It started out as just a reaction to not getting her way; however, as the scenario continued, the pouting soon turned to crying. The people surrounding the incident uncomfortably tried ignoring the scene that was developing. The frazzled man was doing his best to console and find a solution without giving in to the poor behavior. When crying didn’t change the circumstance, the volume increased, and a full-blown temper tantrum erupted. To the relief of everyone present, the husband finally told his wife: “Margret, you’re causing a scene! If you don’t behave we are going home!” We may chuckle at the humorous twist of realizing that the tantrum was an adult, but the truth is that behaviors from childhood will carry into adulthood. Just as tantrums corrected in childhood make healthy adults, teaching servanthood to children makes outward focused Christians.
One of the 8 Goals for Kids promoted by the Assemblies of God is that every child who is a follower of Christ should be actively serving. The concept of serving goes against everything our me-first culture practices. From birth through adulthood, the natural default is to take care of one’s self first. Yet, few things have potential to impact and influence our culture more than putting the needs of others above our own. In Mark 10:45, Jesus gives us His perspective when He says, “For even the Son of Man did not come to be served, but to serve, and to give his life as a ransom for many” (NIV).
One of the most effective ways to combat the cultural mind-set is by modeling a life of service. It’s important that serving isn’t just something that we do as a project. While there is value to doing a service project, teaching our children to have an attitude of service ensures that serving isn’t an item we put on our “to do” list. Serving can happen in the small ways we interact with one another. Serving is putting the needs of others ahead of ourselves. Serving is being God’s hands extended to those around us. Serving helps us to remember we are not our own. We are stewards of the time and money and other resources we have. Using them to bless others and helping them to know God causes faith to grow.
Here are four ways to help a child develop a mind-set of servanthood:
1. Be willing to do menial tasks.
A servant is one who is often in the background and doesn’t receive recognition for his acts of service. Many times, no one will even know everything a person with a servant heart does. This person will simply help with whatever is needed to get the job done—sticking around after class to clean up the room, setting up or putting away chairs, helping the leader in ways that aren’t glamorous or noticed. These acts don’t get many accolades here on earth, but God who sees what is done in secret will reward you (see Matthew 6:4).
2. Be Available.
A servant is one who must be available when the master calls. Life can get very busy—mostly with the things we want to do. Needs very rarely come up at opportune times. In our non-stop culture, it’s easy to get so busy with our own needs and wants that we can easily become self-absorbed. Greatness in God’s economy is being a servant first. In our home and at church, we made it a point to help in areas we didn’t have a direct role in. We wanted our children to know that serving was important even if our work didn’t directly benefit us. “Whatever your hand finds to do, do it with all your might” (Ecclesiastes 9:10, NIV).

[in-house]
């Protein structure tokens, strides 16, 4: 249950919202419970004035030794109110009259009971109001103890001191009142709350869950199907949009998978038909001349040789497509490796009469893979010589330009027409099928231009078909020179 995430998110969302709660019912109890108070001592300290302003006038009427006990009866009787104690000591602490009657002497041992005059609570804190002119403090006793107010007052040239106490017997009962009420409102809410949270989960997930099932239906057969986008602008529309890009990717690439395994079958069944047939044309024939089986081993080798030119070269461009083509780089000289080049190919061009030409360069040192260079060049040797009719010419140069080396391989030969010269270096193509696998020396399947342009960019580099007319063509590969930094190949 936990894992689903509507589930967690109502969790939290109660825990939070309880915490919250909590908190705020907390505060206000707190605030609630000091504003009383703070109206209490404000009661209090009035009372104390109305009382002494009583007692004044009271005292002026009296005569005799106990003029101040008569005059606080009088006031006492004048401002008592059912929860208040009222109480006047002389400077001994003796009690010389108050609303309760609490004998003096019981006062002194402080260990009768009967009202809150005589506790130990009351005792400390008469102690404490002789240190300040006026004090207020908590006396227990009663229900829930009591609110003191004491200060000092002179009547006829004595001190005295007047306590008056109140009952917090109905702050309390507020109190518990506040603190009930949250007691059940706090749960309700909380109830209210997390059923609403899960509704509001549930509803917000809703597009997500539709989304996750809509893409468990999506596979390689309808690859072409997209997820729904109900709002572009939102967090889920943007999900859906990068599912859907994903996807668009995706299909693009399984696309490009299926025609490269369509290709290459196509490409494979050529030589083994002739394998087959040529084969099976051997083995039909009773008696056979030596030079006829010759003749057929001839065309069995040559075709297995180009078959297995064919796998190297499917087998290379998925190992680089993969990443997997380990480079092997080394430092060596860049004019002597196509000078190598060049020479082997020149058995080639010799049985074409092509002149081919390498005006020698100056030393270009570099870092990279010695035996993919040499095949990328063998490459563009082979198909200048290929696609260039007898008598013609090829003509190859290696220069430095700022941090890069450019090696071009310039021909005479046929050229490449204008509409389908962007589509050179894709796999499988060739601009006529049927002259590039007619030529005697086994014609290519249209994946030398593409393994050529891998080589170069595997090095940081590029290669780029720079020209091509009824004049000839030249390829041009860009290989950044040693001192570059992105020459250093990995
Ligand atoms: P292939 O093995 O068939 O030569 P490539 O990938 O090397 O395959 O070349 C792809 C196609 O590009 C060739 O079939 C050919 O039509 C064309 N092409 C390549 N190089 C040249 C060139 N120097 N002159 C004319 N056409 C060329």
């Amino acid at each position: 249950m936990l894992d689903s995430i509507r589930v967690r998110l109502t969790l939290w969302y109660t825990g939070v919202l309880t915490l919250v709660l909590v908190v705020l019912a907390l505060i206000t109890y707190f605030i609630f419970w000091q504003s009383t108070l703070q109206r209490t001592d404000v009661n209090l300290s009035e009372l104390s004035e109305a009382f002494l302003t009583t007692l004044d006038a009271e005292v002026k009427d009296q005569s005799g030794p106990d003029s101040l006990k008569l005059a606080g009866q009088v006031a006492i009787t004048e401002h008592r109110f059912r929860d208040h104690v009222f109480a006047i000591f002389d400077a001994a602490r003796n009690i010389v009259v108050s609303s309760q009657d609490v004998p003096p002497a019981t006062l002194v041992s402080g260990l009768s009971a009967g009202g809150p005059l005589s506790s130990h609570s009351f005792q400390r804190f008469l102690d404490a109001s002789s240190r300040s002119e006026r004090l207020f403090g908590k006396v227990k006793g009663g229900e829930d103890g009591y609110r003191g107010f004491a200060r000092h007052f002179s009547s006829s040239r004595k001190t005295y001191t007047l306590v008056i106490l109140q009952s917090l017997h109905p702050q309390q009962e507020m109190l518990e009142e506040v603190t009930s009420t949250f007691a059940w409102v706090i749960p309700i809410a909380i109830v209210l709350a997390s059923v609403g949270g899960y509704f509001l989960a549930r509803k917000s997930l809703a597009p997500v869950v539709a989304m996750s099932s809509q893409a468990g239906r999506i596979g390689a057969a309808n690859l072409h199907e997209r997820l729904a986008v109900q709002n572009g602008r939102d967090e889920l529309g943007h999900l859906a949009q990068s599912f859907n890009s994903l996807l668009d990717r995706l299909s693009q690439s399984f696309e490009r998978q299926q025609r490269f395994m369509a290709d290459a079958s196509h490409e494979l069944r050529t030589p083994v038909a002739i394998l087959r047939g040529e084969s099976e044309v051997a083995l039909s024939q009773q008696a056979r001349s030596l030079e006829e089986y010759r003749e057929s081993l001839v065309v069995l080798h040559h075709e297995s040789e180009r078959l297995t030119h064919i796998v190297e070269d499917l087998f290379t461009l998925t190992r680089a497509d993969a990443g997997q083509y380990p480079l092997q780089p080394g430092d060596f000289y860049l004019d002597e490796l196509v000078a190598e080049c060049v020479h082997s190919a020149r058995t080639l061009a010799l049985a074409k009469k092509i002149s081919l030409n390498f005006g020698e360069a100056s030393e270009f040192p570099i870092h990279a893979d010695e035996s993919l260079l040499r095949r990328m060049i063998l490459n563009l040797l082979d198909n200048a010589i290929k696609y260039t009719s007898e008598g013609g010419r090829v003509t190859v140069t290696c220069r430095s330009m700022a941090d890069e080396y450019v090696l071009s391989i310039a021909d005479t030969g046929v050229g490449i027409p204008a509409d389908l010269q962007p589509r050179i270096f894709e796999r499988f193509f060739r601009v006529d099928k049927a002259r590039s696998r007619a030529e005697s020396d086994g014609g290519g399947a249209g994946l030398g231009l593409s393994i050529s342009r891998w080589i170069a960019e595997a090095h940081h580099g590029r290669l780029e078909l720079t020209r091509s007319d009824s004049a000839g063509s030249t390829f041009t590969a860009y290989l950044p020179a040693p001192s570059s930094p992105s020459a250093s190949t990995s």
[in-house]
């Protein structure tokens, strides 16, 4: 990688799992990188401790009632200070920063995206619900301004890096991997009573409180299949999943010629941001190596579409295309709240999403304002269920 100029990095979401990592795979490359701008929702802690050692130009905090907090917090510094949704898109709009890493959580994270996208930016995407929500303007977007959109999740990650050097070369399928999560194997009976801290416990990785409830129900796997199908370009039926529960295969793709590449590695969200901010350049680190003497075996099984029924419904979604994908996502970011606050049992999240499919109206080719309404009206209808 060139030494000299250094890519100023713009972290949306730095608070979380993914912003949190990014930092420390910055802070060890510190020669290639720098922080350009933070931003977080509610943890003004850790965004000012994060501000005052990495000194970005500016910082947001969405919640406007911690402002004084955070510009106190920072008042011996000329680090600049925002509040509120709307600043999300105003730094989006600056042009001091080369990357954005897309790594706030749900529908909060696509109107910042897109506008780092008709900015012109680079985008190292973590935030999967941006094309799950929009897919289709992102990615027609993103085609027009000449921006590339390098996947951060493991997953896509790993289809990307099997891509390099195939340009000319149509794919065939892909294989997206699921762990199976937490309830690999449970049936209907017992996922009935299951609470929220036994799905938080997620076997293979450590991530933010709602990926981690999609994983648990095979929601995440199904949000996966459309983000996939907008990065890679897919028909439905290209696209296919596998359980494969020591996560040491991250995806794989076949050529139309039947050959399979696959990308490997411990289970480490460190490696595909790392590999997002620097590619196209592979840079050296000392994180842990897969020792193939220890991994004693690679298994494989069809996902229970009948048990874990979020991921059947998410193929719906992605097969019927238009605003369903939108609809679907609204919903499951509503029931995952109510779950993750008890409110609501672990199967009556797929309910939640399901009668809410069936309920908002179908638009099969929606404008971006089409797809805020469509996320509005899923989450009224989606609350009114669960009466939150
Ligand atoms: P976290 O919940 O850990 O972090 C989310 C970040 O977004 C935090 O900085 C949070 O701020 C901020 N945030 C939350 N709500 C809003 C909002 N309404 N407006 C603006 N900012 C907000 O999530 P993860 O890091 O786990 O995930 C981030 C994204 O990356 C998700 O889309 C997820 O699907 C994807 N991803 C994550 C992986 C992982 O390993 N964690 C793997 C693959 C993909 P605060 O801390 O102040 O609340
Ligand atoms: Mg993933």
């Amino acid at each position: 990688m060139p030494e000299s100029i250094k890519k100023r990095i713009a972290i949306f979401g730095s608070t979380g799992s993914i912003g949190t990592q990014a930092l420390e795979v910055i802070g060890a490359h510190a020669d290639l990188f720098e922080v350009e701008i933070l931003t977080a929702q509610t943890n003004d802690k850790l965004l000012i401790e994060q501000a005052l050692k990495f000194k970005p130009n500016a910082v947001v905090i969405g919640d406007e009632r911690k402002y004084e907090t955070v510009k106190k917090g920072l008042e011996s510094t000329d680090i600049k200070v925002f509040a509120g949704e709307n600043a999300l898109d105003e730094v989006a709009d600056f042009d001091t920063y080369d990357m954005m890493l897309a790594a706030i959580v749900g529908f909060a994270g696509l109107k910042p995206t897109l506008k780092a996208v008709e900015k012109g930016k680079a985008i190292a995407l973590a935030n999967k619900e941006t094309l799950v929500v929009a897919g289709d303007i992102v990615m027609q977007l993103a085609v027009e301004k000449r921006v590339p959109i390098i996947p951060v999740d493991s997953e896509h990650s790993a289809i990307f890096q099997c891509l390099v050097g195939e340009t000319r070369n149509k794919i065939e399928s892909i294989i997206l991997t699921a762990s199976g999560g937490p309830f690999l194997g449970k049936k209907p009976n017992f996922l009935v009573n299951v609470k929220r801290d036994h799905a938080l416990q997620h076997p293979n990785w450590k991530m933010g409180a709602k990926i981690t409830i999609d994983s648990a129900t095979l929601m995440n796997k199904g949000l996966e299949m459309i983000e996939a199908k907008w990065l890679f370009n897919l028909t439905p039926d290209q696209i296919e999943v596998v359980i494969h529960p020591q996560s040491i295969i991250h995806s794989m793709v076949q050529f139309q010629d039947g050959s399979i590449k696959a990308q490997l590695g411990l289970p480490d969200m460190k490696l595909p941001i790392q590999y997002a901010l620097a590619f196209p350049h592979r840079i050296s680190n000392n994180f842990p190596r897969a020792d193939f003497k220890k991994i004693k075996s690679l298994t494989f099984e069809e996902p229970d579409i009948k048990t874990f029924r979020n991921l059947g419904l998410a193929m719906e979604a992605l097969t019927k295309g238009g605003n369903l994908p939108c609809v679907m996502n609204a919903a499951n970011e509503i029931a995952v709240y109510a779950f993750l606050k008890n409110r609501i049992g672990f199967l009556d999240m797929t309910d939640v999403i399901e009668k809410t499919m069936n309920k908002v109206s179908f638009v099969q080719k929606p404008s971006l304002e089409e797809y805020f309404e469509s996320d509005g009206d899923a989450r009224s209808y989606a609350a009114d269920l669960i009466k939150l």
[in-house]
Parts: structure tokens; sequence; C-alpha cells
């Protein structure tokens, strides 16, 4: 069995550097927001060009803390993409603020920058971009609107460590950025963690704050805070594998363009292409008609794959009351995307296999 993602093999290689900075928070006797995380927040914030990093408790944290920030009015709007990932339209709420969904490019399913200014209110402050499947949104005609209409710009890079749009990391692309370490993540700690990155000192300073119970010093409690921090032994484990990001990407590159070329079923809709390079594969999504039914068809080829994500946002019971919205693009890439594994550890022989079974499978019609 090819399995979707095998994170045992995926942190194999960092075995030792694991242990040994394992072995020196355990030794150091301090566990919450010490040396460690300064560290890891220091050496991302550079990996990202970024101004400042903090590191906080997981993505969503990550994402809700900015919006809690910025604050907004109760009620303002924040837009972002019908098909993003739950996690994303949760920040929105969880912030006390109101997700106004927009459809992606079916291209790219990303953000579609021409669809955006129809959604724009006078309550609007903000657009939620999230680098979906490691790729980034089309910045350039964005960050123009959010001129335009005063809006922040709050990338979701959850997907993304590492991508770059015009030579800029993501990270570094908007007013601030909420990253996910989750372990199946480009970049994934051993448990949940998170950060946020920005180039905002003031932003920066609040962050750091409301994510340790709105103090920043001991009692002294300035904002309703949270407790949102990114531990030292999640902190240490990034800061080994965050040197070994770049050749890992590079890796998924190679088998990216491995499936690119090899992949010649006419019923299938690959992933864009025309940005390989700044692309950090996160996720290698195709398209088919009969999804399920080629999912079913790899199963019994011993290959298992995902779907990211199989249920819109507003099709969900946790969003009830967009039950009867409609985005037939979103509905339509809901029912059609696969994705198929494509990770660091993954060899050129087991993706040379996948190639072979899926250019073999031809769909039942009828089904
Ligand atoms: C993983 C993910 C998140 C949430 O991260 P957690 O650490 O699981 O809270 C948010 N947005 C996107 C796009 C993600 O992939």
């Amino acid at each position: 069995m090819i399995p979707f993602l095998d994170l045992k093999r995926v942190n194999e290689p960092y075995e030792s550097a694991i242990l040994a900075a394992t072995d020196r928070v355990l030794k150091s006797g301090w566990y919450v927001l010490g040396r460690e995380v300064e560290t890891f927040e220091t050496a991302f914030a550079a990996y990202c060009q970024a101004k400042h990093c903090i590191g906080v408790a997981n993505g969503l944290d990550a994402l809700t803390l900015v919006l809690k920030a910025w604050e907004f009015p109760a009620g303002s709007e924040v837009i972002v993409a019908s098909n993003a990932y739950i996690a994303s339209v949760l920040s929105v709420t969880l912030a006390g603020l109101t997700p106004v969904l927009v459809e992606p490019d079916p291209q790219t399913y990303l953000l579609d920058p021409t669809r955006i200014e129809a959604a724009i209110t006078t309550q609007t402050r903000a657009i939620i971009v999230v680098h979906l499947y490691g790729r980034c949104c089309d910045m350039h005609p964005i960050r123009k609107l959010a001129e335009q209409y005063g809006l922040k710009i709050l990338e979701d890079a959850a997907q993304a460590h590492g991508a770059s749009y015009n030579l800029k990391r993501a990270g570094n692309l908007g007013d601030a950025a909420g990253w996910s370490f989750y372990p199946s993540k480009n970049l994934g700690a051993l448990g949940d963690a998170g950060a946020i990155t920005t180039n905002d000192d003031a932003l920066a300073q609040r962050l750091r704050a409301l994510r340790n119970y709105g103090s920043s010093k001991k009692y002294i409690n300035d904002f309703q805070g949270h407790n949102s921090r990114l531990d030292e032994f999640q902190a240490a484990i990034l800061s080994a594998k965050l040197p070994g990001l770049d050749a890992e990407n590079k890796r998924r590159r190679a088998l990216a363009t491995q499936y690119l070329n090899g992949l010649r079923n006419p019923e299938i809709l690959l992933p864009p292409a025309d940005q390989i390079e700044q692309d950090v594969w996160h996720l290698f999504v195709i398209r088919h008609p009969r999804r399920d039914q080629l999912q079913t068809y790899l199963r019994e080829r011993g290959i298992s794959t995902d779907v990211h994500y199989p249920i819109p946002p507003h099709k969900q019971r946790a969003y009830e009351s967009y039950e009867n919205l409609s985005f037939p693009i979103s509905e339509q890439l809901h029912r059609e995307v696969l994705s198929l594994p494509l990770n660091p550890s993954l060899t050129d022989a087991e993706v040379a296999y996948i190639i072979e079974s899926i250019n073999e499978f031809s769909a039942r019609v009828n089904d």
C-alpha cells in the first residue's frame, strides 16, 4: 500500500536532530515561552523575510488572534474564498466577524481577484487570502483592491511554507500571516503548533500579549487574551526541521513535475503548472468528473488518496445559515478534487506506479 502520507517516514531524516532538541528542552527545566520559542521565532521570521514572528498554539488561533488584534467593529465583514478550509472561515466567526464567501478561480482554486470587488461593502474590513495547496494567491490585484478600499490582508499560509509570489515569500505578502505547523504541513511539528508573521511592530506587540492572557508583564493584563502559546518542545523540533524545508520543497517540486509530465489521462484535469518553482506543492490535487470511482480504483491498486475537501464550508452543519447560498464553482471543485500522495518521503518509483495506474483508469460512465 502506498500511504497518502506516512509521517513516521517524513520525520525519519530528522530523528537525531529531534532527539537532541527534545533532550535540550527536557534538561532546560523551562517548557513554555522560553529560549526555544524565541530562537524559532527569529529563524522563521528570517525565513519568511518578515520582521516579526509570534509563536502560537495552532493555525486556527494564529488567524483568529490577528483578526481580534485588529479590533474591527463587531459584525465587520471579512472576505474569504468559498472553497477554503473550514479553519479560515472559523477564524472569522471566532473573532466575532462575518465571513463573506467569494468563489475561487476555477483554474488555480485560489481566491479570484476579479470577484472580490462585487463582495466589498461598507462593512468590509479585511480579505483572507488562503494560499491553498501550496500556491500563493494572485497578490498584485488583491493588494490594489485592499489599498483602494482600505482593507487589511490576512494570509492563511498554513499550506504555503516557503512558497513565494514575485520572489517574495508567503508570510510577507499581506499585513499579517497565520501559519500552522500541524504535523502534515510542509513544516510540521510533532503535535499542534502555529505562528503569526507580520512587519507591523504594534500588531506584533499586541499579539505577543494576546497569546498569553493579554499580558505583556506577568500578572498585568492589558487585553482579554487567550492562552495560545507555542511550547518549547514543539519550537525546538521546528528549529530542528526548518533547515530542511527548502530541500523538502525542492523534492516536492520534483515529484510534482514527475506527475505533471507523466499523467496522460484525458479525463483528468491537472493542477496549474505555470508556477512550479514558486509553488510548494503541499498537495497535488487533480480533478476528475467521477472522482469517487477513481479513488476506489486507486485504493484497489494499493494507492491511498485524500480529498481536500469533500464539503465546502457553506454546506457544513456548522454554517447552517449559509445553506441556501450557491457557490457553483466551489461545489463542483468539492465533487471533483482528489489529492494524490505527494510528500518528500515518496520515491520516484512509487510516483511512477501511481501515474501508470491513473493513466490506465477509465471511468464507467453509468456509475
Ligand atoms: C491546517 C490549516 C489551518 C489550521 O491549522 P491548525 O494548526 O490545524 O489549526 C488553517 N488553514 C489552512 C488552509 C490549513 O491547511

3. Be Observant.
A servant is one who sees a need and responds to it. While He walked this earth, Jesus often saw the needs around Him that many others walked right by. He looked for ways to bless others. This step is important in that it helps us listen to the voice of the Holy Spirit who often will encourage us to act or pray on behalf of someone with a need.
One day my daughter was riding with me as I pulled off an exit ramp near our home. While waiting for the light, she observed a man on the corner with a cardboard sign asking for food. “Shouldn’t we give him something to eat?” she asked. I hadn’t even noticed him as there were often homeless people at that intersection. I started to give her all the reasons why we shouldn’t, and why we didn’t have time, and why … when the Holy Spirit stopped me. Realizing my callousness, I apologized and commended her for seeing the need. We stopped, bought him a combo meal, and went back to minister to him physically and spiritually.
4. Do more than you are asked to do.
In the Sermon on the Mount, Jesus taught if asked to carry a load a mile you should take it a second mile. Our culture is governed often by doing enough to get by or no more than necessary. A true servant will have a mind to help and then bless even more! In Royal Rangers, a mentoring ministry for boys, a common adage is, “Leave things better than you found them.” It’s very common to hear reports of how borrowed vehicles were returned washed and waxed, or if one was hired to cut grass that bushes were also trimmed and the trash picked up. As young men are learning to be Christlike men, they realize Jesus’ nature was always to do more.
Jesus demonstrated the value of servanthood right up to the end of His life when He washed the feet of the disciples. Active service is a practical and effective way to help our kids bring their faith to life—period.
Want to explore additional goals for your children’s ministry? Visit our 8 Goals for AG Kidmin.
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